Why Didn't the Custodian Pick Up My Trash?
Your regular trash and other waste will not be picked up by Custodial Services if it contains hazardous materials or anything that looks like hazardous materials or if it is not properly labeled and packaged. These restrictions serve two purposes:
- To protect custodians and other waste handlers from exposure to hazardous materials. While waste handling procedures minimize handling of trash and require that employees wear gloves and other personal protection, exposures still may occur if laboratory waste is not disposed of properly. Employees have received puncture wounds from sharp objects or broken glass protruding through the plastic trash bags. Unknown powders and liquids loose in the regular trash have spilled or splashed onto employees during trash collection. These can be dangerous and frightening accidents.
- If the trash contains materials that have been improperly disposed of, custodians are protecting the campus’ interests. The Yolo County Environmental Health Department performs monthly landfill inspections and checks waste loads to keep hazardous materials out of the campus landfill. Inappropriate materials found in the landfill or collection vehicles may result in campus personnel retrieving the material from the load, and reporting the improper disposal to other regulatory agencies and/or the Yolo County District Attorney’s office.
Custodians will not pick up the following materials:
MEDICAL WASTE AND BIOHAZARDS:
- Red medical waste bags. Medical/biohazardous waste in red bags will not be accepted at the landfill.
- Bloodstained items in regular trash. These items must be properly bagged and sealed and treated as Biotech/Biohazardous waste.
- Biological cultures in regular trash not properly bagged and autoclaved. All biological cultures must be autoclaved prior to disposal.
- Dead animals or animal parts in regular waste. Animal carcasses and parts must be bagged and placed in specific containers for off-campus disposal.
- Animal bedding and/or fur in regular waste that is not bagged and sealed. These items must be properly bagged and sealed.
- Autoclaved liquid waste. Liquid medical/biohazardous wastes should be decontaminated and disposed of via the sanitary sewer. Non-medical/non-biohazardous liquids can be disposed of via sanitary sewer. Do not pour any liquids in the storm drain. See SafetyNet #3, “Guidelines for the Disposal of Sharps, Biological and Medical Waste” for more information.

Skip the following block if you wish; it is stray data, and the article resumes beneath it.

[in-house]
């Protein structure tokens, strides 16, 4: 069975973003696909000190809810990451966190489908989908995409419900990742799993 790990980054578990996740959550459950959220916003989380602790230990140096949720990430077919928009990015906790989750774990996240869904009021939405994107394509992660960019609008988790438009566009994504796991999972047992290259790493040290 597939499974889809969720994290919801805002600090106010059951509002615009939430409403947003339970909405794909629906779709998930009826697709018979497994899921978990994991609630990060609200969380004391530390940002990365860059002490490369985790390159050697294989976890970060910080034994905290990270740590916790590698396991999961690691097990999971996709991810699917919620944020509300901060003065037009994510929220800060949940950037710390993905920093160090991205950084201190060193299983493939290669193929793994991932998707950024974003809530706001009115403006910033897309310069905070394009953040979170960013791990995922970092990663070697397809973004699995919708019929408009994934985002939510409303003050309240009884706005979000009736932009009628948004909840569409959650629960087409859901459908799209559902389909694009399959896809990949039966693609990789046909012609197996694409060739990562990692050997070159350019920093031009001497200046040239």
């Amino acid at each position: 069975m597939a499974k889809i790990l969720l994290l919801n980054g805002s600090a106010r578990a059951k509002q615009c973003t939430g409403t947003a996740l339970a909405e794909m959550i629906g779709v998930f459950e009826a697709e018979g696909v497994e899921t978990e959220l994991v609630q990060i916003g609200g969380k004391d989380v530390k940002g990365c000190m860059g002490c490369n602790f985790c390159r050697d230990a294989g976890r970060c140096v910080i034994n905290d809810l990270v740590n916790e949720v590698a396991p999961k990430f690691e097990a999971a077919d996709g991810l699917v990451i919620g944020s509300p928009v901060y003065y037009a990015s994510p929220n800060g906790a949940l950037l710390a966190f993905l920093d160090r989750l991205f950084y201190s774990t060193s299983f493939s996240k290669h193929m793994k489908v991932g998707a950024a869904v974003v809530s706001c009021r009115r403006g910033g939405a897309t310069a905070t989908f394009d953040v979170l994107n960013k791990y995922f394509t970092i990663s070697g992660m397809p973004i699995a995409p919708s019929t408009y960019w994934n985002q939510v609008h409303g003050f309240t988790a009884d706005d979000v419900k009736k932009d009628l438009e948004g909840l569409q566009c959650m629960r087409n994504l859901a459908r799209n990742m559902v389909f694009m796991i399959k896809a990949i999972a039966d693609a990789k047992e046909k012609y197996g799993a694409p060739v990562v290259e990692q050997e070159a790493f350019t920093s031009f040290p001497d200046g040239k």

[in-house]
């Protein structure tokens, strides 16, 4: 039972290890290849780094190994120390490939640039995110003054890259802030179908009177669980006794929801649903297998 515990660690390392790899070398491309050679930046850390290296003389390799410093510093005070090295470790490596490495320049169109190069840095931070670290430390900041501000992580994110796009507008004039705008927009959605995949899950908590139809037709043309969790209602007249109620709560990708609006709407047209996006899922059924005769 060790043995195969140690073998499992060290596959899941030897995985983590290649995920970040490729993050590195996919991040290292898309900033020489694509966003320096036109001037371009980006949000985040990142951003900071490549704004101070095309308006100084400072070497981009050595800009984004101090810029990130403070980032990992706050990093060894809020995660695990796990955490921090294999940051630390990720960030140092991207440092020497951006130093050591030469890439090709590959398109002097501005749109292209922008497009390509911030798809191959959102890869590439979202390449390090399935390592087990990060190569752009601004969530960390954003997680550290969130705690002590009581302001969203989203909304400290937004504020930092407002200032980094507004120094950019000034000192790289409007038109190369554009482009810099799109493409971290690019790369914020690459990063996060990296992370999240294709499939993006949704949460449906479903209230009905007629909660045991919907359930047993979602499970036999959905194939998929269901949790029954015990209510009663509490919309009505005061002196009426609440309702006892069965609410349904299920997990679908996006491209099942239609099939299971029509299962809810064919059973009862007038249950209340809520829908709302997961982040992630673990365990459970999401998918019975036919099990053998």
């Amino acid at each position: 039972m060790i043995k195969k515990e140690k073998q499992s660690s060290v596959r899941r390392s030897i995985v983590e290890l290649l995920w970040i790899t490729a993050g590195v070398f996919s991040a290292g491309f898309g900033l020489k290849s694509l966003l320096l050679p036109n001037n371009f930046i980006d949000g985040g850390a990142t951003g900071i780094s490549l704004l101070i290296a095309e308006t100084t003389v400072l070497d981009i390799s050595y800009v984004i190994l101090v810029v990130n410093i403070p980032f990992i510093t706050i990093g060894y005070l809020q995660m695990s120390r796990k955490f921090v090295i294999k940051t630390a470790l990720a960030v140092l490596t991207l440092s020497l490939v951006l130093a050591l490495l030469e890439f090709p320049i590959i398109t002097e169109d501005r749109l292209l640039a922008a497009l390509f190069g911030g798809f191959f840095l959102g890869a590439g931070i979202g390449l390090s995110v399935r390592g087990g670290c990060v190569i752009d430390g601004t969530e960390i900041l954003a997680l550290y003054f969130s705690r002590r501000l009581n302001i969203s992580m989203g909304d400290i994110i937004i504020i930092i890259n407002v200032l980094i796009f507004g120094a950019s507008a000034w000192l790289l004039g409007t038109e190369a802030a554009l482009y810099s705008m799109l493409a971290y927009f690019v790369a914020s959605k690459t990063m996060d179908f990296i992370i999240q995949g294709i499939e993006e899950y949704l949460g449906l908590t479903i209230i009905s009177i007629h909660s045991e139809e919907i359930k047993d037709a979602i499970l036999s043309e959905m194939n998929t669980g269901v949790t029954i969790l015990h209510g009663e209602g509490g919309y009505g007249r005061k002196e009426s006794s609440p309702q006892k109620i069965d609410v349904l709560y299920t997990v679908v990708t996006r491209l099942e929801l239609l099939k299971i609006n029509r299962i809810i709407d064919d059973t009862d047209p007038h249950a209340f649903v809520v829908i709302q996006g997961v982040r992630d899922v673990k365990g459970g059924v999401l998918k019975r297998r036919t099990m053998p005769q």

- Chemical bottles or cans left for collection that are not completely empty, are still capped or have labels that have not been defaced. Glass and plastic containers should be recycled through the campus R-4 program if possible. Alternatively, empty glass and plastic containers may be disposed of in a sturdy, sealed, dry lab glass box. SafetyNet #124, "Empty Container Management" has more detailed information about the management of empty chemical containers.
- Unknown powder in regular waste containers that is not double-bagged and sealed.
- Liquid remaining in containers and centrifuge vessels.
- Any containers with hazardous waste labels. See SafetyNet #8, “Guidelines for Disposal of Chemical Waste” for more information.
- Lab glass in regular waste container.
- Lab glass box not sturdy, sealed, and dry (wet bottom).
- Total lab glass box weight more than 40 pounds.
- Lab glass box improperly labeled. The box must be properly marked with “clean lab glass”. See SafetyNet #3, “Guidelines for the Disposal of Sharps, Biological and Medical Waste” for more information.
- Radiation sign not defaced on any items or empty boxes put into the regular waste receptacle. The laboratory is responsible for ensuring that no radioactive material is improperly disposed. Once the item has been surveyed and declared clean, all labels and markings must be defaced. See SafetyNet #9 “Guidelines for the Disposal of Radioactive Waste” for more information.
- “Sharps” such as needles, syringes, lancets, scalpels and razor blades in regular waste container.
- “Sharps” containers must not be placed in regular waste receptacle. See SafetyNet #3, “Guidelines for the Disposal of Sharps, Biological and Medical Waste” for more information.